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Quality of Service (QoS)

QoS in packet-switched networks in general, and IP networks in particular, has been an important area of networking research over the past several decades. However, even though there have been rich research results in this area, relatively little has been put into practice in deployed networks. The IP header has 8 bits dedicated to the Type of Service (TOS) field, but the TOS field has not been used until recently; even now, the use of TOS to indicate class of service is not common.

Queuing disciplines can also discriminate between service classes. Research has shown that packet delay can be bounded with a generalized processor sharing service discipline, yet no network delay guarantee is based on the queuing arrangements along the packet transit path.

In general, QoS is needed when the demand for network resources outpaces the availability of resources. Therefore, policies are implemented to control whether a service request can proceed. If a request is allowed, efforts are made to ensure that the requested resources are available for it. The control mechanisms determining whether to admit the request, and the control mechanisms for subsequent policy instrumentation, are not free. If the cost of the control mechanisms outweighs the benefits derived from such control, there is no incentive to provide the control. The economics of the Internet service industry have not yet provided the incentives to move away from the current best-effort, flat-pricing service model.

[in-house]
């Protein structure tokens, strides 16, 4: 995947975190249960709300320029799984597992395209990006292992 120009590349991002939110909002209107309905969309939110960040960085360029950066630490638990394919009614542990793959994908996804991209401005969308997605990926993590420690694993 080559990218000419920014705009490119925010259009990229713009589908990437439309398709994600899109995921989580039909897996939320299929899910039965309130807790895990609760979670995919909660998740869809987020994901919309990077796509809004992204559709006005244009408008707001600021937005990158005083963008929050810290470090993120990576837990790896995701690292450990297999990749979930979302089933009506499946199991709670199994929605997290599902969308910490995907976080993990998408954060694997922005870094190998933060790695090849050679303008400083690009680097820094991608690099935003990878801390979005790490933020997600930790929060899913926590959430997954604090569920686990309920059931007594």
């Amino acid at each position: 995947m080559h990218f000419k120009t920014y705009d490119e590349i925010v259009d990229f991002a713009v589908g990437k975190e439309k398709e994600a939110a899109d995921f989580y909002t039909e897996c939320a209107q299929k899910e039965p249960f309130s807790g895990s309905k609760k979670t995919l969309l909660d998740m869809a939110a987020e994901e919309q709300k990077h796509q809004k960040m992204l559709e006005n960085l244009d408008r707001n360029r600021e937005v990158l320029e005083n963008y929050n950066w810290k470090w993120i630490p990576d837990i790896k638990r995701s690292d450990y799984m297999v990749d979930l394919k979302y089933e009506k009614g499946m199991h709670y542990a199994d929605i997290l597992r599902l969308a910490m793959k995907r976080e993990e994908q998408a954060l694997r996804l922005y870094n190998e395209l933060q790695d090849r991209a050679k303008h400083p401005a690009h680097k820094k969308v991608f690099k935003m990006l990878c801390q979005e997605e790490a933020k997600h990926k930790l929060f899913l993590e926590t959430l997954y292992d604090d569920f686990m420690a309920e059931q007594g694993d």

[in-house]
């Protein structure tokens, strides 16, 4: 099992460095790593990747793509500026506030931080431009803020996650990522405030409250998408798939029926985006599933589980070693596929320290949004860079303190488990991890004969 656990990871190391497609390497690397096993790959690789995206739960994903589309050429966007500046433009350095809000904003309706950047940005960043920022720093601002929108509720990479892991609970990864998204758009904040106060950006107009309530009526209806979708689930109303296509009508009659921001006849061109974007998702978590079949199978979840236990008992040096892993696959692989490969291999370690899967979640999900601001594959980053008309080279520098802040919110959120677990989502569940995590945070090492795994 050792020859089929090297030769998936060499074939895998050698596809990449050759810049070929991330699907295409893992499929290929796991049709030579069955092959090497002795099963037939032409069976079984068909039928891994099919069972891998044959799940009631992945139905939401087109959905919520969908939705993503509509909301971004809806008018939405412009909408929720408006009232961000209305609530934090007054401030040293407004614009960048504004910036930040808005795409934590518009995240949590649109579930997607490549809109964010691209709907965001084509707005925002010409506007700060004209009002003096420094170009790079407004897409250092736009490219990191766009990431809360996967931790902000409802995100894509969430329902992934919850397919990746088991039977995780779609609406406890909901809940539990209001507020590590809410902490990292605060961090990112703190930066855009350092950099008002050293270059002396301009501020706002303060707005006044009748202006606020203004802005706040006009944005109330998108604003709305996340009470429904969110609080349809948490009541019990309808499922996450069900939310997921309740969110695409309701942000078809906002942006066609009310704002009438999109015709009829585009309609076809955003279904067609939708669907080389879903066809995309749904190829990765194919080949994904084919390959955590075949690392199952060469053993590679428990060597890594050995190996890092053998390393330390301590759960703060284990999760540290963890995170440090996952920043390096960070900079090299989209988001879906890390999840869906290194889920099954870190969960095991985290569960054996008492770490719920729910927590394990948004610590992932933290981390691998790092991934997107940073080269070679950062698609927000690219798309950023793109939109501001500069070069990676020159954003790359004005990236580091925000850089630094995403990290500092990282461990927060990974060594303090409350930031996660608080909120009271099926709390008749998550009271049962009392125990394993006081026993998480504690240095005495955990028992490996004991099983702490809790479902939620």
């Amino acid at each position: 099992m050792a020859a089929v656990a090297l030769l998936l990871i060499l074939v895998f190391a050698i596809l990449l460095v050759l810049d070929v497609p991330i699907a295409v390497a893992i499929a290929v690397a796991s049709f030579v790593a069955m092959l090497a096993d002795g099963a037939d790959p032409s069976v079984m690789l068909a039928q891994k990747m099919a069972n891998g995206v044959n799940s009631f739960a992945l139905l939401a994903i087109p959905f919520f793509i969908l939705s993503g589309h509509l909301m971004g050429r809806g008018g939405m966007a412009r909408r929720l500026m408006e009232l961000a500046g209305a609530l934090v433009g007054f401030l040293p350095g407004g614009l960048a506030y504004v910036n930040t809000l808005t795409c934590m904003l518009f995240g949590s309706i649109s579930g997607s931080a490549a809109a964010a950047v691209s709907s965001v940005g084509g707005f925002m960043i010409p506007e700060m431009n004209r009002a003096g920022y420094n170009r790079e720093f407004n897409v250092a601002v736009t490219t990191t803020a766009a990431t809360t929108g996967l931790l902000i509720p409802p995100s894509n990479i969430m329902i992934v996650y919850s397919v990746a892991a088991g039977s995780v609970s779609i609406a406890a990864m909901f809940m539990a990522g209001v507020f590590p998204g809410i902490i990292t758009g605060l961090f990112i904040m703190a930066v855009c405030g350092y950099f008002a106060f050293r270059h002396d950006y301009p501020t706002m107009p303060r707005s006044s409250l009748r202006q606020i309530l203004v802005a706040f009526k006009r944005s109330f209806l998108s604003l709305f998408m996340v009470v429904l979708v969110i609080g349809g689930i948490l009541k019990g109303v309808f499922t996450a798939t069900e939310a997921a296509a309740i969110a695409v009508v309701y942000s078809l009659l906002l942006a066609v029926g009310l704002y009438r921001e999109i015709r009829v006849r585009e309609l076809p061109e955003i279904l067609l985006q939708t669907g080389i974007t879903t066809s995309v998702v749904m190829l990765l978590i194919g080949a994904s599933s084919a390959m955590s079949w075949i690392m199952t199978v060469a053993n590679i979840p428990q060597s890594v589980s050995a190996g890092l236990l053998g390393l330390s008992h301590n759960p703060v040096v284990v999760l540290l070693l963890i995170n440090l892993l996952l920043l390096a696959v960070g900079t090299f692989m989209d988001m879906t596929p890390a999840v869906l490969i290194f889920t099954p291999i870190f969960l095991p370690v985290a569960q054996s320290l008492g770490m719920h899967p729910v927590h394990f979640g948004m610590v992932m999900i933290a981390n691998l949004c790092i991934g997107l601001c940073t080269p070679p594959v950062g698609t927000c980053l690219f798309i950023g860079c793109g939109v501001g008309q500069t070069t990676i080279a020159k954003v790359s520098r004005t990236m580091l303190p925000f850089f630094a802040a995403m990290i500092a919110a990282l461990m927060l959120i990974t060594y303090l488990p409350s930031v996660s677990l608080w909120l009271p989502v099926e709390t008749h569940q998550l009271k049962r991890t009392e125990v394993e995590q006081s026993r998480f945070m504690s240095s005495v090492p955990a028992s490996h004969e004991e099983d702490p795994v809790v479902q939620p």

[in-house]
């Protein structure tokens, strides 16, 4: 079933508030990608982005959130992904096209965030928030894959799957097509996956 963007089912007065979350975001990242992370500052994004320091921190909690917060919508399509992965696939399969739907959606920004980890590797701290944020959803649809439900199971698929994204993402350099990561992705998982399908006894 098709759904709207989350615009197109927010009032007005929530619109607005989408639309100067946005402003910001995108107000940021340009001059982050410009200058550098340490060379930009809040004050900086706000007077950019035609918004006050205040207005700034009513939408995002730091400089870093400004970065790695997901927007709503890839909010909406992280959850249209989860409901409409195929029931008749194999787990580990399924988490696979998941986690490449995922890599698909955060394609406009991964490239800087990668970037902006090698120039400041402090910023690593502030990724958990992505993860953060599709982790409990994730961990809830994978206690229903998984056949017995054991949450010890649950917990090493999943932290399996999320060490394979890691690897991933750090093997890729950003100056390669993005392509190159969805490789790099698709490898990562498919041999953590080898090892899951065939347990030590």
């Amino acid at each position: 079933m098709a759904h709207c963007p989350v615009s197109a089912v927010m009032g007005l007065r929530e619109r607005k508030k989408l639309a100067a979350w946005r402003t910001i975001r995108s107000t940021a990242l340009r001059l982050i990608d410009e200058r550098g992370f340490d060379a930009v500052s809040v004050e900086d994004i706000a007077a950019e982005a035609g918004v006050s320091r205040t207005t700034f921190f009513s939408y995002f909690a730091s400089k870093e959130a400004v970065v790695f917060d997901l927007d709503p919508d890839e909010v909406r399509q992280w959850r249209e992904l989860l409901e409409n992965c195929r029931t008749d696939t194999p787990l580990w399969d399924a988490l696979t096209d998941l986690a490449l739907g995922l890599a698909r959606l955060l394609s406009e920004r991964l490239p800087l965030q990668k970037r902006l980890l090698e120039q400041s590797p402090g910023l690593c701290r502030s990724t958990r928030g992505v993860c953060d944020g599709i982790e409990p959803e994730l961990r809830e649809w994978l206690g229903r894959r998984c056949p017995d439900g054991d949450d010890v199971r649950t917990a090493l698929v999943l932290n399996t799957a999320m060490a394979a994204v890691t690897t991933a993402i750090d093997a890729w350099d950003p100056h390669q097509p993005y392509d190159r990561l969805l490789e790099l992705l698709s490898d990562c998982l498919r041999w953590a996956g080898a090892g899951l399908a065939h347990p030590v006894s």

Unlike security, which can be applied at the tunnel endpoints only, QoS must be applied at every hop that a packet visits. If the QoS guarantee is not applied at any one of the intermediate hops, the effort to provide QoS by all other devices along the transit path becomes moot. The fact that an IP network is connectionless also poses a major problem for QoS. In an IP network, the intermediate routers along the packet transit path are not required to keep state information, including the parameters used to enforce the QoS guarantees.

MPLS—together with its signaling protocols, either RSVP-TE (Resource Reservation Protocol-Traffic Engineering) or CR-LDP (Constraint-based Routing using the LDP)—is the important mechanism for enabling QoS in the Internet. The signaling mechanism establishes state information within the network. MPLS provides the traffic classification mechanism so that IP packets can be classified to correspond to the state established within the network. Various traffic shaping and queuing mechanisms (such as token bucket and weighted fair queuing) are then applied to the classified traffic according to the state information, thus guaranteeing that the service provided is the service requested.

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